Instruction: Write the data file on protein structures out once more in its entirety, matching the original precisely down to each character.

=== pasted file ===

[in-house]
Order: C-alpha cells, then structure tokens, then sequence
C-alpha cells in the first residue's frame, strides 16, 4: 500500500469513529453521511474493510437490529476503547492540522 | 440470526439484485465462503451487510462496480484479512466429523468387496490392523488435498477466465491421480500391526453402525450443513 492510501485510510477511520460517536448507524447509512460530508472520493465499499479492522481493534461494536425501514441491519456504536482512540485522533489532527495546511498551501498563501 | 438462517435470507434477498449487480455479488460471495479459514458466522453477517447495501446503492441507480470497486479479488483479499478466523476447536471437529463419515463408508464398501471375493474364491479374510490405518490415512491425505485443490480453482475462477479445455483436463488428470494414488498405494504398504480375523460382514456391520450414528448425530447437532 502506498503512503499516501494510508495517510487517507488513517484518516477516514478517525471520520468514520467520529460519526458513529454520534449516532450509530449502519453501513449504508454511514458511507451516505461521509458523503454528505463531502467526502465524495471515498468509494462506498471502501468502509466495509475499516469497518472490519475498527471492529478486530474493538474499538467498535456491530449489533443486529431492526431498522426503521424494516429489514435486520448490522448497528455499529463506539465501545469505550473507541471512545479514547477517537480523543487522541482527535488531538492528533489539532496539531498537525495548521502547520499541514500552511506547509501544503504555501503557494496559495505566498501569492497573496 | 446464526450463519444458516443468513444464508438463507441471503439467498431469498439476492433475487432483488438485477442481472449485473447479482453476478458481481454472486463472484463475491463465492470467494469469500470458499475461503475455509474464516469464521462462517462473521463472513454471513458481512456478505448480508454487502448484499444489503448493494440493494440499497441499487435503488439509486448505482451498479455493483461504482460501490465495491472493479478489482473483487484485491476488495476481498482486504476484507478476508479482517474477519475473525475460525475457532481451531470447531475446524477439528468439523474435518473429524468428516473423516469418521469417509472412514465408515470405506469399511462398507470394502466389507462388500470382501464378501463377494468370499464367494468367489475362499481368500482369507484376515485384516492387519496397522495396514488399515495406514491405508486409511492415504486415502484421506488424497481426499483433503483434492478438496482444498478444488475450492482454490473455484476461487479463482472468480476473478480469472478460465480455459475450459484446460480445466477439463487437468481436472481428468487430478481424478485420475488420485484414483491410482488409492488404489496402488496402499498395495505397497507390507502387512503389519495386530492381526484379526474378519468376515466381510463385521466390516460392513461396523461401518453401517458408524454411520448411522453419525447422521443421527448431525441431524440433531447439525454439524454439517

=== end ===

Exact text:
[in-house]
Order: C-alpha cells, then structure tokens, then sequence
C-alpha cells in the first residue's frame, strides 16, 4: 500500500469513529453521511474493510437490529476503547492540522 | 440470526439484485465462503451487510462496480484479512466429523468387496490392523488435498477466465491421480500391526453402525450443513 492510501485510510477511520460517536448507524447509512460530508472520493465499499479492522481493534461494536425501514441491519456504536482512540485522533489532527495546511498551501498563501 | 438462517435470507434477498449487480455479488460471495479459514458466522453477517447495501446503492441507480470497486479479488483479499478466523476447536471437529463419515463408508464398501471375493474364491479374510490405518490415512491425505485443490480453482475462477479445455483436463488428470494414488498405494504398504480375523460382514456391520450414528448425530447437532 502506498503512503499516501494510508495517510487517507488513517484518516477516514478517525471520520468514520467520529460519526458513529454520534449516532450509530449502519453501513449504508454511514458511507451516505461521509458523503454528505463531502467526502465524495471515498468509494462506498471502501468502509466495509475499516469497518472490519475498527471492529478486530474493538474499538467498535456491530449489533443486529431492526431498522426503521424494516429489514435486520448490522448497528455499529463506539465501545469505550473507541471512545479514547477517537480523543487522541482527535488531538492528533489539532496539531498537525495548521502547520499541514500552511506547509501544503504555501503557494496559495505566498501569492497573496 | 446464526450463519444458516443468513444464508438463507441471503439467498431469498439476492433475487432483488438485477442481472449485473447479482453476478458481481454472486463472484463475491463465492470467494469469500470458499475461503475455509474464516469464521462462517462473521463472513454471513458481512456478505448480508454487502448484499444489503448493494440493494440499497441499487435503488439509486448505482451498479455493483461504482460501490465495491472493479478489482473483487484485491476488495476481498482486504476484507478476508479482517474477519475473525475460525475457532481451531470447531475446524477439528468439523474435518473429524468428516473423516469418521469417509472412514465408515470405506469399511462398507470394502466389507462388500470382501464378501463377494468370499464367494468367489475362499481368500482369507484376515485384516492387519496397522495396514488399515495406514491405508486409511492415504486415502484421506488424497481426499483433503483434492478438496482444498478444488475450492482454490473455484476461487479463482472468480476473478480469472478460465480455459475450459484446460480445466477439463487437468481436472481428468487430478481424478485420475488420485484414483491410482488409492488404489496402488496402499498395495505397497507390507502387512503389519495386530492381526484379526474378519468376515466381510463385521466390516460392513461396523461401518453401517458408524454411520448411522453419525447422521443421527448431525441431524440433531447439525454439524454439517